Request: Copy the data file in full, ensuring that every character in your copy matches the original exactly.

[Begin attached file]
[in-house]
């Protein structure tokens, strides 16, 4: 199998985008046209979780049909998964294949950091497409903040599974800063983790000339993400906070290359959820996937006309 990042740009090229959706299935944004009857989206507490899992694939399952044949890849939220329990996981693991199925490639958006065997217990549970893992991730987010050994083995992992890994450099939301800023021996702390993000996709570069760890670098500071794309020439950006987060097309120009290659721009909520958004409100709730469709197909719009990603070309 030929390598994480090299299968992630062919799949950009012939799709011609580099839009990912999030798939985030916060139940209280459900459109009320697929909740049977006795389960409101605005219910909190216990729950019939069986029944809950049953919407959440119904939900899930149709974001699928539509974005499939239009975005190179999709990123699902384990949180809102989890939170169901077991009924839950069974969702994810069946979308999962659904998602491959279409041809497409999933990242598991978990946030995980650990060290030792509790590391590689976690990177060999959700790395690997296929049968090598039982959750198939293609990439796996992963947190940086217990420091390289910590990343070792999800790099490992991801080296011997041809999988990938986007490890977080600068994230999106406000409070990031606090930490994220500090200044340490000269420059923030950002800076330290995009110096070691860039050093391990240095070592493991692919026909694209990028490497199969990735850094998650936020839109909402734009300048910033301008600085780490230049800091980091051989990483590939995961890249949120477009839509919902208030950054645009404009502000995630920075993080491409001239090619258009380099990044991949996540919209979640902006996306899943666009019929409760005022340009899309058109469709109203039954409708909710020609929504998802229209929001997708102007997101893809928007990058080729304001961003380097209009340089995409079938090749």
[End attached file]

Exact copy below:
[in-house]
């Protein structure tokens, strides 16, 4: 199998985008046209979780049909998964294949950091497409903040599974800063983790000339993400906070290359959820996937006309 990042740009090229959706299935944004009857989206507490899992694939399952044949890849939220329990996981693991199925490639958006065997217990549970893992991730987010050994083995992992890994450099939301800023021996702390993000996709570069760890670098500071794309020439950006987060097309120009290659721009909520958004409100709730469709197909719009990603070309 030929390598994480090299299968992630062919799949950009012939799709011609580099839009990912999030798939985030916060139940209280459900459109009320697929909740049977006795389960409101605005219910909190216990729950019939069986029944809950049953919407959440119904939900899930149709974001699928539509974005499939239009975005190179999709990123699902384990949180809102989890939170169901077991009924839950069974969702994810069946979308999962659904998602491959279409041809497409999933990242598991978990946030995980650990060290030792509790590391590689976690990177060999959700790395690997296929049968090598039982959750198939293609990439796996992963947190940086217990420091390289910590990343070792999800790099490992991801080296011997041809999988990938986007490890977080600068994230999106406000409070990031606090930490994220500090200044340490000269420059923030950002800076330290995009110096070691860039050093391990240095070592493991692919026909694209990028490497199969990735850094998650936020839109909402734009300048910033301008600085780490230049800091980091051989990483590939995961890249949120477009839509919902208030950054645009404009502000995630920075993080491409001239090619258009380099990044991949996540919209979640902006996306899943666009019929409760005022340009899309058109469709109203039954409708909710020609929504998802229209929001997708102007997101893809928007990058080729304001961003380097209009340089995409079938090749």